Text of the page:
PURPOSE OF THE STUDY.
To investigate whether dishwashing methods by variably altering microbial exposure could impact the risk of allergy development.
Children (N = 1029) 7 to 8 years of age from Kiruna and Mölndal, 2 cities in Sweden.
Questionnaire-based study, including questions on asthma, eczema, and rhinoconjunctivitis taken from the International Study of Asthma and Allergies in Childhood questionnaire.
Hand dishwashing was associated with a reduced risk of allergic disease development (multivariate: odds ratio 0.57; 95% confidence interval: 0.37–0.85). This risk was further reduced in a dose-dependent manner if the children were also served fermented food and if the family bought food directly from farms.
Allergic diseases are less common in children whose families use hand dishwashing versus machine dishwashing. This phenomenon may be due to increased microbial exposure with a less efficient dishwashing method leading to more induction of allergen tolerance.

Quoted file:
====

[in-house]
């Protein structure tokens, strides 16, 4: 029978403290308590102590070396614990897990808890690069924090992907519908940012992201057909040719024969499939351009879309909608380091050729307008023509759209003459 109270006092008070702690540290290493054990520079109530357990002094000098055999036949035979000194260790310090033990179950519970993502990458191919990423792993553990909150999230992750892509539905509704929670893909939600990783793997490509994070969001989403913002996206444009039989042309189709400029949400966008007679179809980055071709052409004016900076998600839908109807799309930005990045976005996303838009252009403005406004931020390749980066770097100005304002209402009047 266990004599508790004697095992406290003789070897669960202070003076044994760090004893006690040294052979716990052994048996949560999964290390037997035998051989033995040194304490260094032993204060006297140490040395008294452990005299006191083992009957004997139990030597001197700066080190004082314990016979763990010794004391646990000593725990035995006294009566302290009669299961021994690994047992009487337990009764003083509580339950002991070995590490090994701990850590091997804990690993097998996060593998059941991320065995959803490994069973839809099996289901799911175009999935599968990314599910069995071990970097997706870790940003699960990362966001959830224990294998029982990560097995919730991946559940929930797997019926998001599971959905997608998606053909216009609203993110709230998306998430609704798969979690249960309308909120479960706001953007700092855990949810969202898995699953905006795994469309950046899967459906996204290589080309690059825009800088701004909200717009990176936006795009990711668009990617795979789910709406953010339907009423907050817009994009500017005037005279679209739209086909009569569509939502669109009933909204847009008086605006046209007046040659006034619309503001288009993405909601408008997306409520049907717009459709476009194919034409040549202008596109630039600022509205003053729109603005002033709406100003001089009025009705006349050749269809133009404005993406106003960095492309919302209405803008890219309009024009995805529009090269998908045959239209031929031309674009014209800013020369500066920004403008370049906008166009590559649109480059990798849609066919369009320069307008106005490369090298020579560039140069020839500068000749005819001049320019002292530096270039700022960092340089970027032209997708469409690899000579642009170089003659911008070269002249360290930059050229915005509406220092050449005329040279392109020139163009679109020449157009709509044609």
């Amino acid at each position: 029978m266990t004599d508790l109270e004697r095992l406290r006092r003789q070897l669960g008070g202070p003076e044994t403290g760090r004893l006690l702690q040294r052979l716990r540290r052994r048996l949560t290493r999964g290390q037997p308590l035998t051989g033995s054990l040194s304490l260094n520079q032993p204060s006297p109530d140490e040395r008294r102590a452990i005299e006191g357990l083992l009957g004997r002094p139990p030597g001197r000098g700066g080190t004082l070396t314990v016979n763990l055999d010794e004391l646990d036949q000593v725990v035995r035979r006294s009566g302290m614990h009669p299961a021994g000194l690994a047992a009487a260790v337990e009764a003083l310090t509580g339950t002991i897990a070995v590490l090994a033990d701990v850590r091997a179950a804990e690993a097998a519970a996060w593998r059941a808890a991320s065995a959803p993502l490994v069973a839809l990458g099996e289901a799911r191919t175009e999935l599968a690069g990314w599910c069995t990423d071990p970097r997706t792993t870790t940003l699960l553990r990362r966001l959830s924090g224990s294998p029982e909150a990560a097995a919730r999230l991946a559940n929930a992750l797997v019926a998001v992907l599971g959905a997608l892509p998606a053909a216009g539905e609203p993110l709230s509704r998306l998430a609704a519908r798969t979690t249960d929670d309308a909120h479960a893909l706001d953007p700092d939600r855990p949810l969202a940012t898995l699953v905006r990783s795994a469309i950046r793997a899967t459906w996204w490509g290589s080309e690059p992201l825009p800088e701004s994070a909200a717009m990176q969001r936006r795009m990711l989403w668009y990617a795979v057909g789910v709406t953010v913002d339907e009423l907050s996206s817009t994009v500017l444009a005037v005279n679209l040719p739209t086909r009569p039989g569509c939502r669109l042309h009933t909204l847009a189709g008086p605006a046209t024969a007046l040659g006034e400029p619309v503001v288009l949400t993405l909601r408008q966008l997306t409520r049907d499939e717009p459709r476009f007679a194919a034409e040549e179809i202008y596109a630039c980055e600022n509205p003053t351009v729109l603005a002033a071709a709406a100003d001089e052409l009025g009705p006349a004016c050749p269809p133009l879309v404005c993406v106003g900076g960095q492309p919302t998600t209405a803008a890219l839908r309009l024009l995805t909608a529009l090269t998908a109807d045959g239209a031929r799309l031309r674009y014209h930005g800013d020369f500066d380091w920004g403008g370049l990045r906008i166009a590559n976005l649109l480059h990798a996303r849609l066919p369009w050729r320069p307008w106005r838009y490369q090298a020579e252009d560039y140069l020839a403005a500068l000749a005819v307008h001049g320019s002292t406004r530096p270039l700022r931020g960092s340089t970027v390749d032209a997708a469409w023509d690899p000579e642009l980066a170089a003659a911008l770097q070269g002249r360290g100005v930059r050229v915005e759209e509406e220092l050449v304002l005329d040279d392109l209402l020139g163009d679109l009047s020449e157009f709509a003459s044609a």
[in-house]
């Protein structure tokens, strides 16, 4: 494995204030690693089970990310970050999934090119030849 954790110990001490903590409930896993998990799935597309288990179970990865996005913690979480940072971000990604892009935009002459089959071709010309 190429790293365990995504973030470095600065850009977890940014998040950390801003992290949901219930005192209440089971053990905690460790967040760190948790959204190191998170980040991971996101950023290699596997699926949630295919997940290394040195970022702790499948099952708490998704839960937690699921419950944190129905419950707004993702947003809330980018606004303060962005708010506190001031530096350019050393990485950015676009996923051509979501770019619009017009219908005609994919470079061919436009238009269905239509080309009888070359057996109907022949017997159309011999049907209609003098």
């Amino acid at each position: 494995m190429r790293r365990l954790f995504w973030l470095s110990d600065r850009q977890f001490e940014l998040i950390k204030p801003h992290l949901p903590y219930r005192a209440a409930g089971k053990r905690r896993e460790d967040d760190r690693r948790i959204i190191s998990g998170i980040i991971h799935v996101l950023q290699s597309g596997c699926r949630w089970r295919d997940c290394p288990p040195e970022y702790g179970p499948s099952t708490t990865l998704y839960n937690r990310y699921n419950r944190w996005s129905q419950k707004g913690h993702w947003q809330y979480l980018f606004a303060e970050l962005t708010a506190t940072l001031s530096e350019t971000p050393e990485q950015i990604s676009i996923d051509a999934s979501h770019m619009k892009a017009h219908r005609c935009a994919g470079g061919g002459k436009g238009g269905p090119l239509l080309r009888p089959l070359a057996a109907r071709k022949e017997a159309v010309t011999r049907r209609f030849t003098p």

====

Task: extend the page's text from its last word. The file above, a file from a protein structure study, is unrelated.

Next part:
Over the past 20 years, the hygiene hypothesis has been proposed as 1 reason for the rising prevalence of allergic diseases in the later part of the 20th century. The hypothesis proposes that microbial exposure early in life stimulates the immune system in a manner that helps induce allergen tolerance. Several studies including those by von Mutius and others in farming communities lend credence to this hypothesis. The goal of this study was to also see whether simple variations in daily life exposure patterns (eg, due to varied dishwashing practices) might also play a role. The authors do point out that this was an observational study, and as such the observed trend is not necessarily causal; despite multivariate analysis, the outcome could also be due to associated lifestyle factors (eg, overcrowded housing, low socioeconomic status, immigration status) where hand dishwashing may simply be more common.
- Copyright © 2015 by the American Academy of Pediatrics